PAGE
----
Cyclone Freddy in Malawi cost about $17 per person. A full recovery would cost $680 million, according to the Post Disaster Needs Assessment by the government.

This represents a somewhat bigger share, or around 5.2 per cent of a nation’s economy ($13,000 million), compared to the other 19 disasters included in the analysis.

Given that the average annual income in Malawi is less than $500 million, the per capita expense of $33 to cover recovery costs amounts to more than five per cent of already very low incomes, the report stated.

The people of Malawi continue to bear a sizable amount of the financial burden for reconstruction and recovery following Cyclone Freddy even after the delivery of international aid.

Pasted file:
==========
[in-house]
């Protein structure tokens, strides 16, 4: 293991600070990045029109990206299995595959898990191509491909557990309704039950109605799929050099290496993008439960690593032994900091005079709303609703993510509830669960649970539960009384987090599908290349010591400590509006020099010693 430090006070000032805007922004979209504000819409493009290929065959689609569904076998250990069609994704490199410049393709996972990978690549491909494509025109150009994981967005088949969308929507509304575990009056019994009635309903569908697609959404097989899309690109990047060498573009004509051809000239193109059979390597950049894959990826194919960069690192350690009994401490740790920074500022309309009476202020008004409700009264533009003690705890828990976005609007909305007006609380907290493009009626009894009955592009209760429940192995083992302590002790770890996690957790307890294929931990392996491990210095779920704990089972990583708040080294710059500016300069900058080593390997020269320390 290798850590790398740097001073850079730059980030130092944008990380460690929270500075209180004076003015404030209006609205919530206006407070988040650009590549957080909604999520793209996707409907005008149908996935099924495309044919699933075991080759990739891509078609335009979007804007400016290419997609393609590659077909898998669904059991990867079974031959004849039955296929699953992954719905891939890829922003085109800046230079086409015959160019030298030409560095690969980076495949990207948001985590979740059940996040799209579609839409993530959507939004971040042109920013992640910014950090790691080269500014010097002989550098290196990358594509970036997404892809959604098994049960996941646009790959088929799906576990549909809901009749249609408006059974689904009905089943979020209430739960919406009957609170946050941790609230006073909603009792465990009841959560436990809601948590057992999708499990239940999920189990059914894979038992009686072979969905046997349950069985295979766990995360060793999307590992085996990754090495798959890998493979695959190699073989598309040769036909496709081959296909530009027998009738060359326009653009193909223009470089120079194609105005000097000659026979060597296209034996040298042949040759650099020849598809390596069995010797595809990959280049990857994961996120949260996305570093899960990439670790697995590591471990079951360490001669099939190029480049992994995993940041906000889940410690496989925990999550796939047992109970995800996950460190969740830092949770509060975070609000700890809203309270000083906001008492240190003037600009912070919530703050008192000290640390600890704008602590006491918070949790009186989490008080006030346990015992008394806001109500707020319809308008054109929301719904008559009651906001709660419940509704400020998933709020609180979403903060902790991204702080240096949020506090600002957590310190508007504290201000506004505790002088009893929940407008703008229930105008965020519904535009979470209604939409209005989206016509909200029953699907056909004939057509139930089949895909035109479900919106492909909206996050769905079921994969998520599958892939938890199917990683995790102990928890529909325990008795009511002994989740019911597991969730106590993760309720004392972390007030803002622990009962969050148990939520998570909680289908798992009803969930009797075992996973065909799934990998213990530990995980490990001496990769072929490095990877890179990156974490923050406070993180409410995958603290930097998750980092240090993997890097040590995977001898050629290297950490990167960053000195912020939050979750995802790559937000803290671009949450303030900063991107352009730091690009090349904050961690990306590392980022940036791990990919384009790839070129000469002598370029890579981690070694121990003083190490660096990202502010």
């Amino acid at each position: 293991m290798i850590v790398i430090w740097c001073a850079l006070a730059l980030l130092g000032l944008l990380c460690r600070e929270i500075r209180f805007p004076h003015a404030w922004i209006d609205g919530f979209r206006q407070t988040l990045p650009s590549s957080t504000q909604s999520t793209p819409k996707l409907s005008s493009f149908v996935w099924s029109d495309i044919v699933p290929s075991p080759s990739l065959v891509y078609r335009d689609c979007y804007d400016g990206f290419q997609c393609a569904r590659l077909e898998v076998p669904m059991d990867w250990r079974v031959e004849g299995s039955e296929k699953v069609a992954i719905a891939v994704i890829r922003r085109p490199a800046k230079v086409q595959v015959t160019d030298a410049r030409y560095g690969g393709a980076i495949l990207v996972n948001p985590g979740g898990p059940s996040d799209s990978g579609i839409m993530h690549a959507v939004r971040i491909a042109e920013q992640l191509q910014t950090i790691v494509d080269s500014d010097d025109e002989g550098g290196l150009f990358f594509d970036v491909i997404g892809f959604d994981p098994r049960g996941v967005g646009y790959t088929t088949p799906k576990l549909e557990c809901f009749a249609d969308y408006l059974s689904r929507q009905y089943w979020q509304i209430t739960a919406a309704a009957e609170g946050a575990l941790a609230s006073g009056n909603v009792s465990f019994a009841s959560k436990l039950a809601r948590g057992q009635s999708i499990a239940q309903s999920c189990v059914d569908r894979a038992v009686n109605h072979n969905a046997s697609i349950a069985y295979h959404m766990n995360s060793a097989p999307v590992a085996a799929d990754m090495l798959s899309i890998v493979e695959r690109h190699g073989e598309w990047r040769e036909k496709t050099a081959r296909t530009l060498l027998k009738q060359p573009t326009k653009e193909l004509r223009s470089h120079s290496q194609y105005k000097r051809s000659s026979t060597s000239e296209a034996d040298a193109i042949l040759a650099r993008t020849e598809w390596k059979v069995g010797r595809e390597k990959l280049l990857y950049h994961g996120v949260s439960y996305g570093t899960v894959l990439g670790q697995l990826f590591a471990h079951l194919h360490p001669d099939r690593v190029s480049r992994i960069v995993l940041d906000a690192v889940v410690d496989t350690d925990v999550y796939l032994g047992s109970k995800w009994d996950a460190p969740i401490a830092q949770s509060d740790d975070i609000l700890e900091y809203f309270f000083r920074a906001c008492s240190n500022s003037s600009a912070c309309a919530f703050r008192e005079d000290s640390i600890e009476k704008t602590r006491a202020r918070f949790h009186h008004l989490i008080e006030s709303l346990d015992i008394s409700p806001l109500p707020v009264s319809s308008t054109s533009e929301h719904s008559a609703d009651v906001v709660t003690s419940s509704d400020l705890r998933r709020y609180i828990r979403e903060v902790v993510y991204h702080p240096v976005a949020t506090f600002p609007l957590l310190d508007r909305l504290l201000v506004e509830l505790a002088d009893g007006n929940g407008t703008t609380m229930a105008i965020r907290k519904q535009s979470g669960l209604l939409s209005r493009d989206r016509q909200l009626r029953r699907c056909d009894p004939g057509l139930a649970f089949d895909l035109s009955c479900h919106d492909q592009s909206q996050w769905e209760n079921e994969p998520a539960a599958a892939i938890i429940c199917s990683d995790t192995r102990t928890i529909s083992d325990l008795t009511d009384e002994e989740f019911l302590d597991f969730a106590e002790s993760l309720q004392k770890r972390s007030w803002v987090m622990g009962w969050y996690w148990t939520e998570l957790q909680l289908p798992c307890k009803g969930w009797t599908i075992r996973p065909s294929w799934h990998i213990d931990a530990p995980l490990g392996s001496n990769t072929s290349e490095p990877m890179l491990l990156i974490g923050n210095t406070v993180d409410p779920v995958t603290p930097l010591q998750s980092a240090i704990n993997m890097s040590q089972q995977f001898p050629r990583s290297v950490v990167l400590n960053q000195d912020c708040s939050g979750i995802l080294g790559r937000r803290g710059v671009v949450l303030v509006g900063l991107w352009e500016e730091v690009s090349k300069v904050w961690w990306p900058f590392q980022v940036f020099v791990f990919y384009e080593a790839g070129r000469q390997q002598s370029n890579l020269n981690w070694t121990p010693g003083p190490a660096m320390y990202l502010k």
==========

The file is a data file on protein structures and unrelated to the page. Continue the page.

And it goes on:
This is unfair since the southern African country accounts for just 0.04 per cent of global greenhouse gas (GHG) emissions. But it is paying for the GHG emissions of a small number of countries which include the United States, historically the biggest sources of GHG emissions.

Floods in Libya due to Storm Daniel killed at least 11,000 people and affected at least a million people. While the economic cost has been hard to quantify, at about $105 per person, this has been the seventh-most expensive disaster.  

The economic costs of floods in Libya have been underestimated, according to the analysis. The average recovery cost of just over $80 per person directly affected is too less than the real cost required to recover in the country, which belongs to upper higher-income nations group.

Floods, storms vs other disasters

Wildfires in the US state of Hawaii were 2023’s most expensive disaster, with losses and damages estimated to be around $4,000 per person. Storms in May 2023 in the US overseas territory of Guam, which cost about $1,500 per person, were the second-most expensive disaster, according to the report.